In 2017, around 120 police reports were made concerning online ticket purchasing scams. Victims either received fake or invalid concert tickets, or nothing at all.
While ticket scalping is legal, any ticket scalpers running a fraud could be committing the offence of cheating, which involves dishonestly inducing a person to do anything he would not otherwise do if he were not deceived to do so. Those convicted of cheating can be imprisoned for up to 3 years and/or fined.
If you purchase resold tickets and either never received those tickets, or received tickets that did not match the description provided by the reseller, here are a few options for you to seek recourse:
File a police report
If you suspect you have been scammed, file a police report as soon as possible to alert the authorities to the matter.
Lodge a complaint with the Consumers Association of Singapore
The Consumers Association of Singapore (CASE) is a non-government organisation responsible for investigating and seeking redress from sellers who are engaged in unfair trade practices.
Unfair practices would include the making of false and misleading claims to induce buyers to purchase tickets that are fake or do not exist. CASE can help buyers obtain compensation or redress from these sellers.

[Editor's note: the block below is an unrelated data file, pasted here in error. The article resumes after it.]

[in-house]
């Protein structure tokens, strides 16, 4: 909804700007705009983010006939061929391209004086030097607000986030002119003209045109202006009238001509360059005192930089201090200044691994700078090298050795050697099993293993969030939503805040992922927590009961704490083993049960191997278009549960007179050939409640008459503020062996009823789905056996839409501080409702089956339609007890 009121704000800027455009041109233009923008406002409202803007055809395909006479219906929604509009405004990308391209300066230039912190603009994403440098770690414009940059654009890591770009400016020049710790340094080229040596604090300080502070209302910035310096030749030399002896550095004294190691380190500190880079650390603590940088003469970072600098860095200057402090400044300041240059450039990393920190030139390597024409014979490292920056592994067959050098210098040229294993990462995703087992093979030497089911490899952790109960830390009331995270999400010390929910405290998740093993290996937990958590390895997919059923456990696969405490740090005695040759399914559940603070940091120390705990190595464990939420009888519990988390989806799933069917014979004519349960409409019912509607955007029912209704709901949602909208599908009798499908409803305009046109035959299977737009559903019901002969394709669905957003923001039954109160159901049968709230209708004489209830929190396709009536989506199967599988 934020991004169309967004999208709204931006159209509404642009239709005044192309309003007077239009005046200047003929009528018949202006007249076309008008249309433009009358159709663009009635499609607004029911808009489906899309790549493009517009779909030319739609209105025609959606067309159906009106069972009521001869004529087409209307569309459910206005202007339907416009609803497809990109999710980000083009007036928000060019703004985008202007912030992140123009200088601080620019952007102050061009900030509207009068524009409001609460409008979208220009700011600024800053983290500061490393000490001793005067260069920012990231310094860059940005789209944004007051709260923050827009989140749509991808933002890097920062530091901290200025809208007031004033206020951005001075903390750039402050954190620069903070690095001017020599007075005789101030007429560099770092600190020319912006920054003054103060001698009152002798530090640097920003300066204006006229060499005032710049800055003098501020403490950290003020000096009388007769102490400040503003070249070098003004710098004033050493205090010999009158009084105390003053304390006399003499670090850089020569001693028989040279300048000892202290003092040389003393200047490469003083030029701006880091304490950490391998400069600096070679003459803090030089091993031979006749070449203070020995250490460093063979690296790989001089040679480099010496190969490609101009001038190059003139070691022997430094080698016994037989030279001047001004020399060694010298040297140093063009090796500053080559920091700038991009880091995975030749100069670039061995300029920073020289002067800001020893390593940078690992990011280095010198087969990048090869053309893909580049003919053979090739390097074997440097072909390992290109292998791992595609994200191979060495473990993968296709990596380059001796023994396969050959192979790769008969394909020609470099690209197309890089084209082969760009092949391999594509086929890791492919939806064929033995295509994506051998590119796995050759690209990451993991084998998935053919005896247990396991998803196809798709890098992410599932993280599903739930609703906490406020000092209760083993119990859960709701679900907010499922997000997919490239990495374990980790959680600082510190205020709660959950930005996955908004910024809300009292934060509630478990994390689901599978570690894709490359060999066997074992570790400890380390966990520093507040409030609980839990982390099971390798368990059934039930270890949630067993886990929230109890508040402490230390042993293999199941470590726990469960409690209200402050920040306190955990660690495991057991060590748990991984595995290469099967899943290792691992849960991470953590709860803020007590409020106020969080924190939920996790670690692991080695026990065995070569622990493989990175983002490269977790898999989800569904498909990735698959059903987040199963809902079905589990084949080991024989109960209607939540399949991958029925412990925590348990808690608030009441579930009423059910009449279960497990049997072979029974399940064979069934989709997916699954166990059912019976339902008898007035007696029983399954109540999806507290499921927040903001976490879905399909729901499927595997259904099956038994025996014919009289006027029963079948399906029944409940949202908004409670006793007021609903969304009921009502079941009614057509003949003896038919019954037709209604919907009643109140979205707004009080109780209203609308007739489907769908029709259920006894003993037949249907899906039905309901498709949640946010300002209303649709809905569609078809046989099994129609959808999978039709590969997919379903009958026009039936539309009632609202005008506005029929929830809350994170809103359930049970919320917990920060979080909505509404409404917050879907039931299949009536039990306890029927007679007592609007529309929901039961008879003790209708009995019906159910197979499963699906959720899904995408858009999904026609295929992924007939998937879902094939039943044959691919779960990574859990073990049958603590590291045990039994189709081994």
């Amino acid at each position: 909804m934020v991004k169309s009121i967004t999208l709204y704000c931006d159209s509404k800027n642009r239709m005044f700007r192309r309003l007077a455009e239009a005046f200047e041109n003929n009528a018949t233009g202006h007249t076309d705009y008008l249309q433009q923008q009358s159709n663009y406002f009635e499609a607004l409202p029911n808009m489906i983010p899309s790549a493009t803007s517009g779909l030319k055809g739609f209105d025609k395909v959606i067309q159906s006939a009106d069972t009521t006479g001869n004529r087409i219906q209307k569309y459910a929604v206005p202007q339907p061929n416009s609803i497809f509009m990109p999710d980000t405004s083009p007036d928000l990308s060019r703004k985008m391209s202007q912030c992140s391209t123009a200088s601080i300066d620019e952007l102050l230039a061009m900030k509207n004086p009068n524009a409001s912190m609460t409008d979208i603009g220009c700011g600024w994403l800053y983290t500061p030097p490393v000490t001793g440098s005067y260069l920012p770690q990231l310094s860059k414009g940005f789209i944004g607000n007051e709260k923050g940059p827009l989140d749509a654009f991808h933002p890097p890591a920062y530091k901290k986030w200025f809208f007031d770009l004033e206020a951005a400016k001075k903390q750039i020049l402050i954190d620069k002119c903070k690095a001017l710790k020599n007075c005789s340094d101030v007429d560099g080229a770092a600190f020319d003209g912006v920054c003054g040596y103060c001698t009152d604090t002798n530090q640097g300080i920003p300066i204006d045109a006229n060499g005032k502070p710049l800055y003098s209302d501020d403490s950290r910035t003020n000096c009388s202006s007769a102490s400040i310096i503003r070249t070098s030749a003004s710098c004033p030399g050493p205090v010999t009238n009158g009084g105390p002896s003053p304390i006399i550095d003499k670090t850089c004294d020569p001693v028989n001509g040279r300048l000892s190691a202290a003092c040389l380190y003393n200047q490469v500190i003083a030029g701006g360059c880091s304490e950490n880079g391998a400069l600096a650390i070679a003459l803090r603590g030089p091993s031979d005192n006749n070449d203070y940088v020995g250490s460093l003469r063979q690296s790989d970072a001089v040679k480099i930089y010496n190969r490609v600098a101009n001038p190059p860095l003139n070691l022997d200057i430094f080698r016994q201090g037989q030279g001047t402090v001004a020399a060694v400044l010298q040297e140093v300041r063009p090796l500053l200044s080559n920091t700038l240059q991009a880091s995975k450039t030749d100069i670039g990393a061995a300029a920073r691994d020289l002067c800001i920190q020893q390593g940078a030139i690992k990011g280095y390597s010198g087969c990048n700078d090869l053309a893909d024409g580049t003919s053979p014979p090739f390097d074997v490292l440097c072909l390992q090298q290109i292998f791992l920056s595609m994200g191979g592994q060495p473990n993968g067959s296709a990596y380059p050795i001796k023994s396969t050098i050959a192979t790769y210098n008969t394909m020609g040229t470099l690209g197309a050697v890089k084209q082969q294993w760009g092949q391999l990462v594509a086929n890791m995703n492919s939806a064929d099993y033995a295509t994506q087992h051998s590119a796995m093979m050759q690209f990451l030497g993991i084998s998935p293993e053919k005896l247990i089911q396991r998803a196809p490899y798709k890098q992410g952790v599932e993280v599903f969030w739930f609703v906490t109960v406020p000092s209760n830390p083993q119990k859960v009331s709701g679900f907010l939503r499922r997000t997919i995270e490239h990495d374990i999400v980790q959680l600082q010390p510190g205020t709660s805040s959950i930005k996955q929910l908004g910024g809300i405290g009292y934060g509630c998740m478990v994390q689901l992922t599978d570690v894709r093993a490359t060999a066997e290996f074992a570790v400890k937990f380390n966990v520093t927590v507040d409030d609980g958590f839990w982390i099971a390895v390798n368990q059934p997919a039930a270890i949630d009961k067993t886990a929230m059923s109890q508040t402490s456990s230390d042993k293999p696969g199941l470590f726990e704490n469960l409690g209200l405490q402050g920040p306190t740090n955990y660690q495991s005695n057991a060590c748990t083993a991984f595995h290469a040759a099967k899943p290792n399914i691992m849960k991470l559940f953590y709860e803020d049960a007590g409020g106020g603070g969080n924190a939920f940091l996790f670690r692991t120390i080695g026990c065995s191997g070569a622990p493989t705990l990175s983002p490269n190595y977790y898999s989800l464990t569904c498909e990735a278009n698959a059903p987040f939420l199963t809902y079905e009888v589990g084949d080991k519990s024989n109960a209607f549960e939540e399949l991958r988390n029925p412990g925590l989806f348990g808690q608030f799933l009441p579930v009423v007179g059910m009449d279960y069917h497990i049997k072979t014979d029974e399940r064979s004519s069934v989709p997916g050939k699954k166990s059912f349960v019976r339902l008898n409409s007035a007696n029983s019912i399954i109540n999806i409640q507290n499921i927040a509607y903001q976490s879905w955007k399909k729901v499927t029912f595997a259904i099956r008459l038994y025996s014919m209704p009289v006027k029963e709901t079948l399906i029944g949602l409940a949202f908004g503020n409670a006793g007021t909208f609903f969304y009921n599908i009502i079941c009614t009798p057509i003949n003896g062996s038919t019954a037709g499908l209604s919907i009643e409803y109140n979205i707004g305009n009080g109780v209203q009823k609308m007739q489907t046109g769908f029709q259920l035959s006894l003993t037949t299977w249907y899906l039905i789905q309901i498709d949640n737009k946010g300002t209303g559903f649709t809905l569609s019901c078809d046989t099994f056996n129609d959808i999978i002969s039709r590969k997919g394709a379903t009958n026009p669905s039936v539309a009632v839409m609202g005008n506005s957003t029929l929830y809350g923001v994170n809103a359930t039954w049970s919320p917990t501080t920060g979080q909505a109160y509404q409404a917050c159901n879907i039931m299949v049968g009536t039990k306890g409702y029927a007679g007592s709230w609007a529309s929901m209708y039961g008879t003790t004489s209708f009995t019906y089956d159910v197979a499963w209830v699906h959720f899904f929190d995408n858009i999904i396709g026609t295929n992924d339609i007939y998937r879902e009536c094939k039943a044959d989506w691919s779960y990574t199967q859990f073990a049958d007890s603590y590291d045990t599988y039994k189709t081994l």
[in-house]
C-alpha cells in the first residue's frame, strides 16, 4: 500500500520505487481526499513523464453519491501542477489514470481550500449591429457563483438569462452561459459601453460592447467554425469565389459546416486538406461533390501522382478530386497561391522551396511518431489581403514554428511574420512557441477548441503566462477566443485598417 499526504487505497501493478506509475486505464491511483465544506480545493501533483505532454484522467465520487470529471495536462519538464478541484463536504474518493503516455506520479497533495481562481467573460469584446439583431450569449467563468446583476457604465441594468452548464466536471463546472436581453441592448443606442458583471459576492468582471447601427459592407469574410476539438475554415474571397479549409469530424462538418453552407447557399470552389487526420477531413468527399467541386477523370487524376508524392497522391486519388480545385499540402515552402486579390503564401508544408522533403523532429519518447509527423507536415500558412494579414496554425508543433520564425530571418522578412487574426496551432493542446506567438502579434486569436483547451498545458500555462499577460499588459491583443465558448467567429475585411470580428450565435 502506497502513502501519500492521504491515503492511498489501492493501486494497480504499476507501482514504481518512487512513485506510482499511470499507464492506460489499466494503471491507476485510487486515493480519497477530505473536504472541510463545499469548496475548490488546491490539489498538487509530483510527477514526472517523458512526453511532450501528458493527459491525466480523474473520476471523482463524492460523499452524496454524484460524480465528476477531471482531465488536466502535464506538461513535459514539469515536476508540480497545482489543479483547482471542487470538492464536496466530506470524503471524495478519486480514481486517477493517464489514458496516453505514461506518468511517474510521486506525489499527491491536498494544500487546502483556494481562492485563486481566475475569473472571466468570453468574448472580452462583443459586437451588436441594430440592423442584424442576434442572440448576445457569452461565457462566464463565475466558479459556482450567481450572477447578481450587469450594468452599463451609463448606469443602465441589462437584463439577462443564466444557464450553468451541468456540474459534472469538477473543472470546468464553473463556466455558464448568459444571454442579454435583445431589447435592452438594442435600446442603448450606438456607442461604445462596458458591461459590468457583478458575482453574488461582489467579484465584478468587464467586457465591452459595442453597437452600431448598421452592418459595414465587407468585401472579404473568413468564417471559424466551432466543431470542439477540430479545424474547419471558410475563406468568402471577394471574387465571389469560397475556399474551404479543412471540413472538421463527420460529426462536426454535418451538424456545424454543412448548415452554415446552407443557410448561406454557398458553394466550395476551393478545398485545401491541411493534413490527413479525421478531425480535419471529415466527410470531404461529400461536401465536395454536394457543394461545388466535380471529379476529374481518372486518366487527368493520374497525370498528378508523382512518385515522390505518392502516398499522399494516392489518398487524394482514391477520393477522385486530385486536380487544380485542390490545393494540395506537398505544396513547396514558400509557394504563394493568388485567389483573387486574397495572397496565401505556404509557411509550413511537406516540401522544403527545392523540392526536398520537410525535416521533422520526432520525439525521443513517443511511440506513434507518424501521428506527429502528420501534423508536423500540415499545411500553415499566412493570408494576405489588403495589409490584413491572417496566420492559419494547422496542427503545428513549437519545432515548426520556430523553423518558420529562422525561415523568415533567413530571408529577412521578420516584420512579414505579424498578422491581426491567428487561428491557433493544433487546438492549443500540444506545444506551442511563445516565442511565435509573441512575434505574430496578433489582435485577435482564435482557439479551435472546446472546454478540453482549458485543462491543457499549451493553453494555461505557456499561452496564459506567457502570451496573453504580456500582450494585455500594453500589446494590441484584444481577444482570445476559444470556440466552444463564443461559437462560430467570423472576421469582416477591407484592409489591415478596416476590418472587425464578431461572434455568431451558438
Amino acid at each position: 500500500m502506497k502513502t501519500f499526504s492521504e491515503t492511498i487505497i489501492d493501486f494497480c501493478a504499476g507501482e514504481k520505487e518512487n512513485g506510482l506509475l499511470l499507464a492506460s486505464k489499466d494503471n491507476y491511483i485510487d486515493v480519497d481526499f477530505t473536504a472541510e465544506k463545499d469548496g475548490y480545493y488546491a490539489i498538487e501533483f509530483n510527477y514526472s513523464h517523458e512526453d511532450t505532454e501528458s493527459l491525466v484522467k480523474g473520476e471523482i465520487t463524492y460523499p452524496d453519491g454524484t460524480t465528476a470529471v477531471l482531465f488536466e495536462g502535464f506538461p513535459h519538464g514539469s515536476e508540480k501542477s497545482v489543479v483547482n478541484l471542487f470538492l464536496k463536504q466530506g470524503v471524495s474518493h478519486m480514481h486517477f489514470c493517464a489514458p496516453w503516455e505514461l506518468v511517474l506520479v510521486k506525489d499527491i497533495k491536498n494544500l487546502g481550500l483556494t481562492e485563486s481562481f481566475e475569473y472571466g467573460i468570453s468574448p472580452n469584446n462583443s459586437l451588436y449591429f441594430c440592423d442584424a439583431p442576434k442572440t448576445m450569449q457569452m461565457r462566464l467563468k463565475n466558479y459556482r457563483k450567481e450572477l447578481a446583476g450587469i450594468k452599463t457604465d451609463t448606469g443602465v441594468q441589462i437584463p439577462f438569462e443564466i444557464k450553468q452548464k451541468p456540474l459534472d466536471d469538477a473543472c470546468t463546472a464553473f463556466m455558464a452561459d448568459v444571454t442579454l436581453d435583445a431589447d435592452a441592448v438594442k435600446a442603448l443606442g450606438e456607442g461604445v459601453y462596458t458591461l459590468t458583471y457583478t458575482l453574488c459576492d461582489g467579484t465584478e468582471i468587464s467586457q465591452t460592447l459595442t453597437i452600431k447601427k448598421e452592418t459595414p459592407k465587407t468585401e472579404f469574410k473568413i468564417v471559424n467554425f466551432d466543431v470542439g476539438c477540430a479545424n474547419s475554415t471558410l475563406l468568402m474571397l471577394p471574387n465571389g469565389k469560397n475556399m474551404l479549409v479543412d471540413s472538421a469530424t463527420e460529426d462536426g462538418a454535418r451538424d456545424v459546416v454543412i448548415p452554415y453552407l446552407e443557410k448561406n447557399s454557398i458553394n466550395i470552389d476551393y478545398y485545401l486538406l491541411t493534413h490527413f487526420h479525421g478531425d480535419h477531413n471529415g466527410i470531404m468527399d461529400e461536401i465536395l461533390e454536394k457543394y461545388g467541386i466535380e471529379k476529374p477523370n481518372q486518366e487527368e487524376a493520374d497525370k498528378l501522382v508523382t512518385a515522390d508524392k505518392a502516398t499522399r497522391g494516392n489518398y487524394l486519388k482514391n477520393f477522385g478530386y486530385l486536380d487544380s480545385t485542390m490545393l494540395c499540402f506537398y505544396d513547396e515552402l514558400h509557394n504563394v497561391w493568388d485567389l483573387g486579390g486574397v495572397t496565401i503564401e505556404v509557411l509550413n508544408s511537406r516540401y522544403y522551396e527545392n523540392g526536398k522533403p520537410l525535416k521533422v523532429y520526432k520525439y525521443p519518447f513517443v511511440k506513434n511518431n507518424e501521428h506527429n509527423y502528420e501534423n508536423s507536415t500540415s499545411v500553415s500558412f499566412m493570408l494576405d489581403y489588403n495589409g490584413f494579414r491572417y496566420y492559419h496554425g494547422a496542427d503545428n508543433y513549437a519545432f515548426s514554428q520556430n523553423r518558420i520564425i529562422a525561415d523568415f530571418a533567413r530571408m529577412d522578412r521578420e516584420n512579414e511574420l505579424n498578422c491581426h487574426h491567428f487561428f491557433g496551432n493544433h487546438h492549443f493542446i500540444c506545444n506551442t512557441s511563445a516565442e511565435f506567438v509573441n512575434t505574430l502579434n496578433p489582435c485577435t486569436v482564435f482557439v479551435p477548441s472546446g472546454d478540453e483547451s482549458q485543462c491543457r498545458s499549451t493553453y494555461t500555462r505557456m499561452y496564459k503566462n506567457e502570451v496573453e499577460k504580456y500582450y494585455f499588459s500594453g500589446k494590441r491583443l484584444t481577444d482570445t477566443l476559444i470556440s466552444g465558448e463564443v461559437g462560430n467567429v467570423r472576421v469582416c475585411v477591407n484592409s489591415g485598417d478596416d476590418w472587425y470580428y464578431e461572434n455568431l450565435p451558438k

You can lodge a complaint with CASE here, by filling in an application with details of your complaint and attaching any relevant documents such as police reports, agreements or credit card slips.
Sellers who continue to engage in such practices will be referred to the Competition and Consumer Commission of Singapore (CCCS), which may file and enforce injunctions to stop these sellers from acting unfairly.
How can buyers protect themselves when buying resold tickets?
There are a number of things you can do to protect your interests when purchasing resold tickets:
- Check the terms and conditions of the tickets. If the terms state that tickets cannot be resold, you risk buying tickets that have been voided or seized.
- Compare the resale price with the original price. This allows you to determine if you are purchasing the tickets at a fair price.
- Approach the official event organisers to verify the legitimacy of the tickets. This is to ensure you are purchasing an authentic ticket which may not be subsequently voided.
- Avoid making payment in advance. If possible, meet the seller in person to collect the tickets and make payment. If the transaction cannot be done offline, try to use platforms that release the funds to the seller only after you have received the tickets.